Wednesday, September 4, 2013


Squirrel Season, Bigger and Better

    With the arrival of the first Saturday in September, Virginia’s fall squirrel season will be set into motion statewide.

Photo by Matt Reilly.
    The estimated 33,000 squirrel hunters native to Virginia enjoy the state’s longest small-game season—discounting the clamorous old crow—as they are permitted to pursue their sport a full month after deer hunters abandon their stands.

    However, this year our state biologists have extended the season’s duration.  The 2013-14 squirrel season will run from September 7-February 28.  Virginia is then added to the ranks of states whose squirrel season extends fully into the month of February, including our neighbors North Carolina and Maryland.  Marc Puckett, state small-game biologists assures that low hunting pressure in the late-season does not negatively impact squirrel numbers, and that the extension is a way of increasing hunting opportunities for those devoted sportsmen who chase the bushytail well into the winter months.

    With this change, it’s important that hunters remain informed by reading up with a critical eye on the game laws.  Gray and red squirrels may be hunted the full length of the season in 2013-14.  Their hefty cousins the fox squirrels, however, remain protected by the January 31 closure.  The bag limit remains set at a total of six combined squirrels.

Be Selective or Stay Home?

    The early squirrel season—that is, in my mind, the month of September—is hardly characterized by appropriate hunting conditions. 

    Squirrels are very vulnerable at this time.  Their hurried thrashing through dense summer foliage is an easy giveaway, and hides the hunter’s movements and noise, making close shots possible at times, even if shooting may be tricky.

    I do, however, on occasion tote my .22 into the prime squirrel woods of Fluvanna County in September.  Creeping to within shooting range of a bouncing ball of leaves is an exhilarating experience, but sometimes effortless.  This time of year, squirrels are hardly as gun shy as they become by the climax of deer season, and will many times be just a little too trusting of the human creeping through the understory.

    Too often I find myself exiting the woods with juveniles—the lanky, large-eyed, un-educated members of the squirrel population that don’t carry enough meat to make their skinning and cleaning a worthwhile endeavor.  Even trying to select the largest of the squirrels from the treetops, the leaves that still cling to the trees make distinguishing size difficult.

    These youngsters are truly young-of-the-year, from the year’s second litter.  After being born in late June or July, the juveniles rely on the mother for up to ten weeks before striking out on their own to begin gathering and caching food for winter.  This weaning stage often runs into September.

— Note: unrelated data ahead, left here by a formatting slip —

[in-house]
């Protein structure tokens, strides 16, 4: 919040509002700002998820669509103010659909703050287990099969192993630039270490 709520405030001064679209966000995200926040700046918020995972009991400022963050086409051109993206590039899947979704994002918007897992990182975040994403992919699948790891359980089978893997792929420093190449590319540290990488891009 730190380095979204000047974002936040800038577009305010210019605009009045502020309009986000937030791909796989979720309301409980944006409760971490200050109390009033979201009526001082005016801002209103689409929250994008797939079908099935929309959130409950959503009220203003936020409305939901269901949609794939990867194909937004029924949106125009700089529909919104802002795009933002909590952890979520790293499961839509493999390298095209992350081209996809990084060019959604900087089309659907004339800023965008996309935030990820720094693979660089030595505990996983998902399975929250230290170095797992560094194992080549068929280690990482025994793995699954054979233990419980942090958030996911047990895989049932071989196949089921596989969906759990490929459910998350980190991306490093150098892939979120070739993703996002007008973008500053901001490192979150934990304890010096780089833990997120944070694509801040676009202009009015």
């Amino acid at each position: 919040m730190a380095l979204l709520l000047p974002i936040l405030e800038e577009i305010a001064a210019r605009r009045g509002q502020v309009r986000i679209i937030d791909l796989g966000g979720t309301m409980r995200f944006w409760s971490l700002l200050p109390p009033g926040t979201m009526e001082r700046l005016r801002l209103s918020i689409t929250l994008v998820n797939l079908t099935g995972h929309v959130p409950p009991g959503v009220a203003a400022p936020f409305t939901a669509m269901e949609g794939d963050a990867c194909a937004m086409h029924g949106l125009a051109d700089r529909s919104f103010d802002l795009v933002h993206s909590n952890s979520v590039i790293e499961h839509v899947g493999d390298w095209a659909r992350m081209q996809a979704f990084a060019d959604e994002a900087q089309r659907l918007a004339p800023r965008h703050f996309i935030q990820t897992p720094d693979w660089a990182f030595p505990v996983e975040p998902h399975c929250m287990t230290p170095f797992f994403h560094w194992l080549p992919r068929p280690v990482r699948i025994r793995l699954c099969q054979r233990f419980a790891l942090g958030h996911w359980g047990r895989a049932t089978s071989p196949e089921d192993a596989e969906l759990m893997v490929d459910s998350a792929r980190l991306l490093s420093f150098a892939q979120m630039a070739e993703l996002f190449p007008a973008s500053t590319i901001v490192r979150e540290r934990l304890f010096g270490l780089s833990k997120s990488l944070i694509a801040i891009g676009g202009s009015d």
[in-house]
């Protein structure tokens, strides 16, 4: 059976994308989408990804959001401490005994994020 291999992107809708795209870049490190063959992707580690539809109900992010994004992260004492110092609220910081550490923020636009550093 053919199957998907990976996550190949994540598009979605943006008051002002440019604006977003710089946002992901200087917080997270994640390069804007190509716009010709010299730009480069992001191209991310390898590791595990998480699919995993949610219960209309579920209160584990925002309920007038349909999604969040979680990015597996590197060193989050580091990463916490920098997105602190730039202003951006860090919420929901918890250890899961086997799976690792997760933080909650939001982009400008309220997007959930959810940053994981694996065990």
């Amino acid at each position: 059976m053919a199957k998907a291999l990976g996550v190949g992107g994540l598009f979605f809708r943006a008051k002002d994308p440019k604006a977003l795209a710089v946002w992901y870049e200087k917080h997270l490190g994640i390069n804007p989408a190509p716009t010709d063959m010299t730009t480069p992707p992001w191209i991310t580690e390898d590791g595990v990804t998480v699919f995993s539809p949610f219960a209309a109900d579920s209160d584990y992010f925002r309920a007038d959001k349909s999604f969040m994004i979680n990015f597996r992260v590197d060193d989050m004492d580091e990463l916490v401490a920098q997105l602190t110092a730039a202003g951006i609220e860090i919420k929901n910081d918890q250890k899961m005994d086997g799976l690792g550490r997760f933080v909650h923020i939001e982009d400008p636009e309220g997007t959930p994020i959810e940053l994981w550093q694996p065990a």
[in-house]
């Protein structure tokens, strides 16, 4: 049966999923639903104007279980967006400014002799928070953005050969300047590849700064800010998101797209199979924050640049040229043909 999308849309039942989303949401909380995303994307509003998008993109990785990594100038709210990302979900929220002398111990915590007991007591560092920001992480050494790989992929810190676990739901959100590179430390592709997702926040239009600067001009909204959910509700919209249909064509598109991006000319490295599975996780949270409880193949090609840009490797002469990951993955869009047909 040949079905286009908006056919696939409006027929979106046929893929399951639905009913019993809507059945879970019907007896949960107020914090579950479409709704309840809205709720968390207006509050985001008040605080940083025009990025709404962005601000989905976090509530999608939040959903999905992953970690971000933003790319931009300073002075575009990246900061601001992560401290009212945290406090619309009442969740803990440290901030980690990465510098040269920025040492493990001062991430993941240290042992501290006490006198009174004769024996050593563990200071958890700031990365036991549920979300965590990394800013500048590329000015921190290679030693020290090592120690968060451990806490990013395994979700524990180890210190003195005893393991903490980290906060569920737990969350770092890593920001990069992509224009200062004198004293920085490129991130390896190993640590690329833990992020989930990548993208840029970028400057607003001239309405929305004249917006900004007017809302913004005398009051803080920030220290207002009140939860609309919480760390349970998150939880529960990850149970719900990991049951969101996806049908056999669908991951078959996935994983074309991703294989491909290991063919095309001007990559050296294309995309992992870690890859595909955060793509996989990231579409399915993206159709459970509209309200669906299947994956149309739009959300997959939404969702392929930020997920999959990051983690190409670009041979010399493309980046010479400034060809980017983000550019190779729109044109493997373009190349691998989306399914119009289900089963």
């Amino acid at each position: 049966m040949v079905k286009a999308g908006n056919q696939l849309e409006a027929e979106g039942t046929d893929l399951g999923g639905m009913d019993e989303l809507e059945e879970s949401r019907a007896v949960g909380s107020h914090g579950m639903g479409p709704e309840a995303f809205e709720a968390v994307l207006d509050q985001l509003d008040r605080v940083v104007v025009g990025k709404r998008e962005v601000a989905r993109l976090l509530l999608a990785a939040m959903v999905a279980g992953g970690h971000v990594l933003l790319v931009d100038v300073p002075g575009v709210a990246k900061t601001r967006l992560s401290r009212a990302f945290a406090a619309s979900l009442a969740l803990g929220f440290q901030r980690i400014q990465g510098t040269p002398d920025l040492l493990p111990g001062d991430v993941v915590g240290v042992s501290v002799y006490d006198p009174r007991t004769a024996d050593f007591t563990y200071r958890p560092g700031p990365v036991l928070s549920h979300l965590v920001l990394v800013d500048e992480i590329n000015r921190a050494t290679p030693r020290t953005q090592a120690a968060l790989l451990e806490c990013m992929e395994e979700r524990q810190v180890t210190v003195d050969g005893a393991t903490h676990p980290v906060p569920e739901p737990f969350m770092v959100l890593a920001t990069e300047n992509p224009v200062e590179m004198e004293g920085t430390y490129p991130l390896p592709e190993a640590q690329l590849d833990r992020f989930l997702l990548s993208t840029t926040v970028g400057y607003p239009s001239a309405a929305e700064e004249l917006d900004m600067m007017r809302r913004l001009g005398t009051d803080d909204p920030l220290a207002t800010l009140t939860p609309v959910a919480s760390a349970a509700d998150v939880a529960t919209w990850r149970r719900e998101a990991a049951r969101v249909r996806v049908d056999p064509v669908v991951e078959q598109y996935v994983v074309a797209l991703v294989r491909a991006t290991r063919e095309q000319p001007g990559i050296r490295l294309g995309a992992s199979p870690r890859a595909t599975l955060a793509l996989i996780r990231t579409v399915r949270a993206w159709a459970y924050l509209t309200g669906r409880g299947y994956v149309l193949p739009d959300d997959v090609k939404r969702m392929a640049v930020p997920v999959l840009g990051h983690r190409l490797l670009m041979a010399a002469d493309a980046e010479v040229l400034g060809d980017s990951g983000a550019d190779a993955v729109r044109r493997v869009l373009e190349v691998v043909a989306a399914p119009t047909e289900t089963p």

For these reasons, I prefer to spend the last month of summer fishing for the numerous species of fish that the Old Dominion hosts.  Biologists from North Carolina may share the same opinion as I, setting opening day of squirrel season at October 14.

Feeding Deer

    Also effective in September, the annual prohibition on deer feeding begins September 1 and runs through the first Saturday in January, or the closing day of deer season.  But this too is subject to change.

    New this year, it is illegal to feed both deer and elk in Buchanan, Wise, and Dickenson Counties at any time.

    The deer feeding restriction has also been extended to endure the length of any deer or elk hunting season in the state.  This covers late urban archery seasons that take place in portions of the state that host overabundant deer populations.

    Feed must now be removed from any baiting site prior to September 1; and a new regulation has been created defining an area as “baited” for 10 days following the removal of feed.

    These laws are aimed at preserving the health of both the public and wildlife.  Most notably, Chronic Wasting Disease (CWD) can be spread in areas where heaving feeding activity concentrates deer unnaturally.  Therefore, it’s illegal to feed deer in Clarke, Frederick, Shenandoah, and Warren Counties, as well as the City of Winchester, where CWD has been confirmed and contained.

    Deer also suffer a loss of “wildness” from human feeding, as they begin to associate humans with their food source and become dangerously trusting.  If you don’t recognize this as a negative issue, inquire from the local Park stations accounts of visitors being badly or fatally wounded by the hooves or antlers of an angry deer—they have many. 

Originally published in the Rural Virginian

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